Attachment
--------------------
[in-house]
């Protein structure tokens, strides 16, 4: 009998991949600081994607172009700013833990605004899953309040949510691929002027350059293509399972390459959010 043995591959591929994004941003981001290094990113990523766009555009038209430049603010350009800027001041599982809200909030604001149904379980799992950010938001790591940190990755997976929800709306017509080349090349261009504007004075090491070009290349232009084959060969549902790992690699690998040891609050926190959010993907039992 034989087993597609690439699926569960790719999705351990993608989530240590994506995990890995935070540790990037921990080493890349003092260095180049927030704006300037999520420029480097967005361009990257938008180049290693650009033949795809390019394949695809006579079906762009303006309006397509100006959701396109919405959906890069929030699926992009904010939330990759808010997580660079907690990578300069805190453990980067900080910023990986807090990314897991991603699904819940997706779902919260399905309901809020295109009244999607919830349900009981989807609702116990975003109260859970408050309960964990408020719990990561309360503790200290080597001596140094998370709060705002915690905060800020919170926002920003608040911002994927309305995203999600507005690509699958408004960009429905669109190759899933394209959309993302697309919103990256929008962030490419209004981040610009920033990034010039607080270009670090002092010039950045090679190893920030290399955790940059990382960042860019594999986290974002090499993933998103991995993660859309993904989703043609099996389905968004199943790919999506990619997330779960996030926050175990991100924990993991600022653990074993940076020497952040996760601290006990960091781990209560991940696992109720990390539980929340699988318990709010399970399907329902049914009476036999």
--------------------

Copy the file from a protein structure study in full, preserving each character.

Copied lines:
[in-house]
């Protein structure tokens, strides 16, 4: 009998991949600081994607172009700013833990605004899953309040949510691929002027350059293509399972390459959010 043995591959591929994004941003981001290094990113990523766009555009038209430049603010350009800027001041599982809200909030604001149904379980799992950010938001790591940190990755997976929800709306017509080349090349261009504007004075090491070009290349232009084959060969549902790992690699690998040891609050926190959010993907039992 034989087993597609690439699926569960790719999705351990993608989530240590994506995990890995935070540790990037921990080493890349003092260095180049927030704006300037999520420029480097967005361009990257938008180049290693650009033949795809390019394949695809006579079906762009303006309006397509100006959701396109919405959906890069929030699926992009904010939330990759808010997580660079907690990578300069805190453990980067900080910023990986807090990314897991991603699904819940997706779902919260399905309901809020295109009244999607919830349900009981989807609702116990975003109260859970408050309960964990408020719990990561309360503790200290080597001596140094998370709060705002915690905060800020919170926002920003608040911002994927309305995203999600507005690509699958408004960009429905669109190759899933394209959309993302697309919103990256929008962030490419209004981040610009920033990034010039607080270009670090002092010039950045090679190893920030290399955790940059990382960042860019594999986290974002090499993933998103991995993660859309993904989703043609099996389905968004199943790919999506990619997330779960996030926050175990991100924990993991600022653990074993940076020497952040996760601290006990960091781990209560991940696992109720990390539980929340699988318990709010399970399907329902049914009476036999």